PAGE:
Jay Z doesn't do anything small. His album drops feature entire new apps. His tours (with his wife, Beyonce, or collaborator Kanye West) gross hundreds of millions of dollars worldwide. So of course the launch of his recently acquired streaming music service, Tidal, would have to be just as big.
Even before he became president, Barack Obama was imagining the possibilities of a diplomatic breakthrough with Iran. His willingness to reverse decades of official U.S. hostility was one of the things that set Obama apart on the campaign trail.
"We have to have a clear break with the Bush-Cheney style of diplomacy that has caused so many problems," Obama told NBC's Meet the Press in November 2007.
The Jerry Sandusky child sexual abuse scandal rocked Penn State University in 2011, and the fallout from the case continues today. A series of lawsuits are ongoing and, now, a campaign is underway to restore the legacy of the university's former head football coach Joe Paterno.
Latonya Suggs says she borrowed thousands of dollars in student loans to attend the for-profit Corinthian Colleges but has nothing to show for it. Most employers don't recognize her criminal justice degree.
"I am completely lost and in debt," Suggs says. And now she's doing something about it: She's refusing to pay back those loans.
Suggs and 106 other borrowers now saddled with Corinthian loan debt say their refusal to repay the loans is a form of political protest. And Tuesday, the U.S. government gave them an audience.
Andreas Lubitz, the co-pilot who appears to have deliberately crashed his aircraft into the French Alps last week, had informed Lufthansa in 2009 of a "serious depressive episode," the German airline said in a statement.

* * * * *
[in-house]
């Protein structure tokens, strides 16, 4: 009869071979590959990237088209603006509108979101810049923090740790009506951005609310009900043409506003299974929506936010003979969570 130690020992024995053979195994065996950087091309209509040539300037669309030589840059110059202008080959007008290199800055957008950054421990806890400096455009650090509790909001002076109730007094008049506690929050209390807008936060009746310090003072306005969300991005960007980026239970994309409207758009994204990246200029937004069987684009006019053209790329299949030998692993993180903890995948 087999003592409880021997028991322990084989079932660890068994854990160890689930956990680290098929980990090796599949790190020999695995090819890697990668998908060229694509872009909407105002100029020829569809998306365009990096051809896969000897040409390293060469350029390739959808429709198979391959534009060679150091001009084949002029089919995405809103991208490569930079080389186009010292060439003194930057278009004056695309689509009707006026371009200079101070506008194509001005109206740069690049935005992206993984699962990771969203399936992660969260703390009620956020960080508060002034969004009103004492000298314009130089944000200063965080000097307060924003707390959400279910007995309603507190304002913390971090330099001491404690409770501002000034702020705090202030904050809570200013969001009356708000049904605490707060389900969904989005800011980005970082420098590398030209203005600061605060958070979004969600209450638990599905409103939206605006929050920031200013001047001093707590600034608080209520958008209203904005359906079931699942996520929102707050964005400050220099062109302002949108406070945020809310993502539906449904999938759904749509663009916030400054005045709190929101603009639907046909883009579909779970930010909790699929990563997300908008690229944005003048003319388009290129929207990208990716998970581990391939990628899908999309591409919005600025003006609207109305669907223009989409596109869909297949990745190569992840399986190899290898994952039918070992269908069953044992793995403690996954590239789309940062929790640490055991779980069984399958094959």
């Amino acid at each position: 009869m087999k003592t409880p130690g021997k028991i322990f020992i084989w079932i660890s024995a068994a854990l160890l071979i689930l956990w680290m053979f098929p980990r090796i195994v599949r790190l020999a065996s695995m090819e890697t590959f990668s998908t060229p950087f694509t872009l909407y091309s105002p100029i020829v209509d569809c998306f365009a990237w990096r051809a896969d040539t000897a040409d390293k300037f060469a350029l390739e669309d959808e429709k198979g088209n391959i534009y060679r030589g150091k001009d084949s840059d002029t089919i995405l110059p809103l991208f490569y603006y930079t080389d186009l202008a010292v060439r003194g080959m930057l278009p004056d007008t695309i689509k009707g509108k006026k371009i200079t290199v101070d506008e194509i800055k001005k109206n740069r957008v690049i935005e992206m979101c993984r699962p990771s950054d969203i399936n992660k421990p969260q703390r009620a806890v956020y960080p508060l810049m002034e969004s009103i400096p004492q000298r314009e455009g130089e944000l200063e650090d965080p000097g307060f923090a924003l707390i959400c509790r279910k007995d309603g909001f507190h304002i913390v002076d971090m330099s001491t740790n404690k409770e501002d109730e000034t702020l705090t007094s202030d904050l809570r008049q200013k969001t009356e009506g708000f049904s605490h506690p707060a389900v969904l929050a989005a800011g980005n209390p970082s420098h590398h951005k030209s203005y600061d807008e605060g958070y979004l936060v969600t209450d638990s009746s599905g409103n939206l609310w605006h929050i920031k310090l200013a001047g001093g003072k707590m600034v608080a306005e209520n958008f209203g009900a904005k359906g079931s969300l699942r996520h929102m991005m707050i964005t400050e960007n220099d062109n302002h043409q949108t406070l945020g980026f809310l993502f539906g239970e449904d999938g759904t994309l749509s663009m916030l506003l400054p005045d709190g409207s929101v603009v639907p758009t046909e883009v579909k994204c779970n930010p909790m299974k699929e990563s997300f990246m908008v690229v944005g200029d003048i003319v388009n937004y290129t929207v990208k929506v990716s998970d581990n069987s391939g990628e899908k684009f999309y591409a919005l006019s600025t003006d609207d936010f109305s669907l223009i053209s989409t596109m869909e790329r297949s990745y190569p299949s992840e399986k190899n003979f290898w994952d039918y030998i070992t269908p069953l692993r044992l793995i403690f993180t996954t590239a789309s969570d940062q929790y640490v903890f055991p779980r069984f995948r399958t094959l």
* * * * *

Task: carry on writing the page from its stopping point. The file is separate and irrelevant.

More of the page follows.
Lufthansa says a note about a "previous depressive episode" was found in email Lubitz apparently sent to the Lufthansa flight school when he resumed his training after a months-long interruption.
This week, Comedy Central announced that Jon Stewart's replacement on The Daily Show will be a South African comedian, Trevor Noah. To get some perspective on this surprise decision, we contacted Noah's colleague and friend Loyiso Gola, a comedian who hosts Late Nite News, his own satirical news program on South African television. Gola spoke to us by telephone as he rushed to the Johannesburg airport — running late — to catch a flight to New York, where he is performing this weekend.
If you are the parent of a preteen, you are all too aware that they suddenly seem to value the opinions of their peers far more than yours.
The good news, if there is any, is that you're not alone. Young teenagers ages 12 to 14 are more influenced by their peers' opinions than they are by adults', a study finds. That's true only for that age group, not for older teens, children or adults.
In the annals of journalism, there is a long tradition of newsfolks — reporters, writers, broadcasters — pulling April Fools' Day tricks on readers and listeners. Sometimes the prank prevails; sometimes it fails.
Originally published on Tue March 31, 2015 3:54 pm
By Jill Neimark
Roast rack of lamb or a platter of smoked, glazed ham — which dish should be the centerpiece of the Easter table?
Lamb is rich in religious symbolism: A sacrificial lamb was first served by Jewish people on Passover, and Christians often refer to Jesus as the lamb of God. But ham feeds more guests and makes tastier leftovers.
A controversial law in Indiana has made its way into the 2016 presidential race. Supporters praise the Religious Freedom Restoration Act's for protecting religious convictions, but the law has drawn wide criticism from those who say it allows businesses to discriminate against gay and lesbian patrons.